Cloud9 is thrilled The Crossing Machine will be performing at our next concert on June 22nd.
Cloud9’s next concert at 5.30 pm on June 22nd 2019 will be at Church of All Nations, 180 Palmerston St, Carlton, 3053.
Church of All Nations. Image credit: Richard Dobbie, Photoeventz
We will be performing Vivaldi’s Gloria for female voices with The Crossing Machine and the wonderful 130-year-old, very fine Fincham Organ played by Dean Sky-Lucas. The other half of the concert will include songs by Edward Elgar, Michael Mcglynn, David Childs, Kim Andre Arnesen and Andrea Ramsey’s Lineage (hopefully sung a cappella). There is even a place for supper at this acoustically splendid church.
If you are lucky you might score on-street parking out the front; otherwise, there are quite a few parking options within a short walk. You could download a handy parking app called Parkopaedia which details where to park for free and the cost of the local car parks too. There is ample public transport up Lygon St and car pooling will help reduce costs and our carbon footprint.
Cloud9’s Winter Concert – Let Us All Unite was enthusiastically received by a wonderful audience on Saturday 23rd June. Thank you to all of our supporters.
The celebration of Australian composers in the program was well received, particularly because our fabulous announcers took the opportunity to explain the story of each song.
The audience loved soaring with the albatross The Wanderer over southern shores of Antarctica, the choir’s opening piece. And we all felt the joy of Morning Tide.
A Place by the River by Eddie Perfect, arranged by Kate Sadler, features the Yarra River as the star of the song. We follow her story from watching the rise of the Indigenous Kulin nations to Melbourne today. Perfect muses that if she could, the Yarra would probably look surprised at the city that lines her banks today.
A gasp arose in the room at the close of the emotional Malala, a song written by Paul Jarman about and for the world’s youngest Nobel Peace prize-winner Malala Yousafzai. The choir’s driving rhythms were backed by the pulsing of the tabla played by Jay Dabgar.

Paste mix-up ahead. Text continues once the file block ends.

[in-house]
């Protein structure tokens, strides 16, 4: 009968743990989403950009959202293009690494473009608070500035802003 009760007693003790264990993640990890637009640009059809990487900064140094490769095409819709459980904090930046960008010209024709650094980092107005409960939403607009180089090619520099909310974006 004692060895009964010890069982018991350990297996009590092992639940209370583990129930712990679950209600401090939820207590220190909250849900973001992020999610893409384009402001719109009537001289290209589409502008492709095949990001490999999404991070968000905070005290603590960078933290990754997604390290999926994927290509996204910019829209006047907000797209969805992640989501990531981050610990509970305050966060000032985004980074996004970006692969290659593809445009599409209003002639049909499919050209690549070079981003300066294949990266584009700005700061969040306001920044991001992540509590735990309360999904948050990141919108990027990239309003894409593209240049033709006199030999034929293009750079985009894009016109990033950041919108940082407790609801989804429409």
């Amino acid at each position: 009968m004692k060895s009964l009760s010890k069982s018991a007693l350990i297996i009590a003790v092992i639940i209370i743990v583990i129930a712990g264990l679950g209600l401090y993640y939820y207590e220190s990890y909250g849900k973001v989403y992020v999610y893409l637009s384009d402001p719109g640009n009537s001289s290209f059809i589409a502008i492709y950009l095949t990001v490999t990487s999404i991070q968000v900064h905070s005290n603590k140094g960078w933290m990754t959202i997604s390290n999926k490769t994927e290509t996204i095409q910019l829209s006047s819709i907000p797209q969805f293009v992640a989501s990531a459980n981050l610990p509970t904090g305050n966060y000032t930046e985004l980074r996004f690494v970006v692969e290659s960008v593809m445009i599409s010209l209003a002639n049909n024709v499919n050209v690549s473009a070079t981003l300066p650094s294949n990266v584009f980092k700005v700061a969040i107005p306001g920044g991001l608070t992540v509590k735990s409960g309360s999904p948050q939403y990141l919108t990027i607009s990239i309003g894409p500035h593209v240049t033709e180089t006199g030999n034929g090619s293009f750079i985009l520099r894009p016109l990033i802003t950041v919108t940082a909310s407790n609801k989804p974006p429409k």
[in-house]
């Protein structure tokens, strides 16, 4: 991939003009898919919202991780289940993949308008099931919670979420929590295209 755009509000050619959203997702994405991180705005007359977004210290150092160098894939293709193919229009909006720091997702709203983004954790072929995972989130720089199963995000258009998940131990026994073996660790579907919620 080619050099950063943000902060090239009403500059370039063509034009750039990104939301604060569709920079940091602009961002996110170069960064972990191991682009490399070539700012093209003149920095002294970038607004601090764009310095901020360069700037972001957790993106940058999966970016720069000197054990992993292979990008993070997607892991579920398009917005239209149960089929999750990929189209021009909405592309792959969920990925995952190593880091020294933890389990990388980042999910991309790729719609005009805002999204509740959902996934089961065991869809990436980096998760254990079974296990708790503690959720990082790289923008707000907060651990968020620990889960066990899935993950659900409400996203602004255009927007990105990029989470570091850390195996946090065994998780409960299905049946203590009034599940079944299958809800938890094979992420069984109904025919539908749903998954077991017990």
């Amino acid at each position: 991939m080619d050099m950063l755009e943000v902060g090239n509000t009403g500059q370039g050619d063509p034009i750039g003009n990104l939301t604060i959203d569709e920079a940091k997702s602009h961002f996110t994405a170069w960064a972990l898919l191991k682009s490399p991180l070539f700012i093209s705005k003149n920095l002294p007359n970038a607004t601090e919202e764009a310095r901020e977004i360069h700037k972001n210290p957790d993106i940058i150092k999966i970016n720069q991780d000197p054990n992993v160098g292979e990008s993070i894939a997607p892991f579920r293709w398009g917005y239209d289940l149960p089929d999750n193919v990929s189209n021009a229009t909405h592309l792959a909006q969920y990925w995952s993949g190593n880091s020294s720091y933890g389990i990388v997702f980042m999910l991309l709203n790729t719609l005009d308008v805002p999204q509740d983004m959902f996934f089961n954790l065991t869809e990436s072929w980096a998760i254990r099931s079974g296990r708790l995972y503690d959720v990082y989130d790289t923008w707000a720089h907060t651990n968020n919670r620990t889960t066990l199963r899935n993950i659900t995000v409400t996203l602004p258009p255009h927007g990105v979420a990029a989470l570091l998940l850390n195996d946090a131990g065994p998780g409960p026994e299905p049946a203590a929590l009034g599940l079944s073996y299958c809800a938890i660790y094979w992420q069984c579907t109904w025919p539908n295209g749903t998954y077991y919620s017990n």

Jay then partnered with Hari Sivanesan, a Tamil singer and Veena musician, to introduce us to classical Indian music. A few choir members were heard to mutter: “Wow! Let’s head to India!”
There were other old favourites we adored performing again, including You are the New Day, In Flanders Fields, Sound the Trumpet and Jerusalem.
Cloud9 finishes every concert by spreading around the room and singing Let It Go and The Irish Blessing. Let It Go was taught to us by Ben Leske who died in March at only 38 years of age. With every chorister’s eye riveted on Gloria, a number owned up to rather wet eyes.
The concert closed with an emotional farewell to the choir’s Musical Director, Gloria Gamboz. She has brought Cloud9 to new heights of performance and love of music during her five years as Musical Director. Gloria leaves for a new life in Scotland this week and we’ll miss her terribly.
Now the hunt is on for Gloria’s replacement. Watch this space!
Thank you to Jerze Shapter-Lau for the photos.
On December 19th some Cloud9 choristers lent their voices to bring “Let It Go!” to patients and staff at St Vincent’s Hospital, Melbourne. We were part of a pop-up choir of some 50 choral voices and some staff from St Vincent’s and pulled together by Ben Leske, himself a survivor of brain cancer thanks to St V’s.
What made our afternoon even more special was the presence of both Michael Leunig whose poem and artwork in turn inspired Suzann Frisk to put it to music.
Many of you will know that Cloud9 closes its concerts with “Let It Go!” which we’ve done since Ben Leske taught us the song some four years ago.
The poem and music gave Ben a way of coping with all that faced him. It has a similar effect on many others when they hear it.
“Let it go, let it out, let it all unravel.
Let it free and it can be
A path on which to travel”.
Michael Leunig (3rd from left), Suzann Frisk (second from right) and Ben Leske, (the tall one) with Cloud9 singers Marie, Janice, Dale and Denise.
Under warnings of torrential rain and storms, Cloud9 gathered on December 2nd for our Christmas Concert. While heavy, the rain didn’t deter us, or our large and enthusiastic audience. We all stayed dry and the irony of singing the spirituals Deep River and Didn’t it Rain wasn’t lost on us.
There were two notable milestones in this performance.
First was complex six-part singing concurrent with playing tuned wine glasses in the ethereal Stars by Eriks Estevals. This piece is now a firm Cloud9 favourite and induced both tears and goosebumps in some of our audience members. Secondly, we added Church Slavonic to the list of languages we’ve sung in with Bogoroditse Devo from Sergei Rachmaninoff’s All Night Vigil.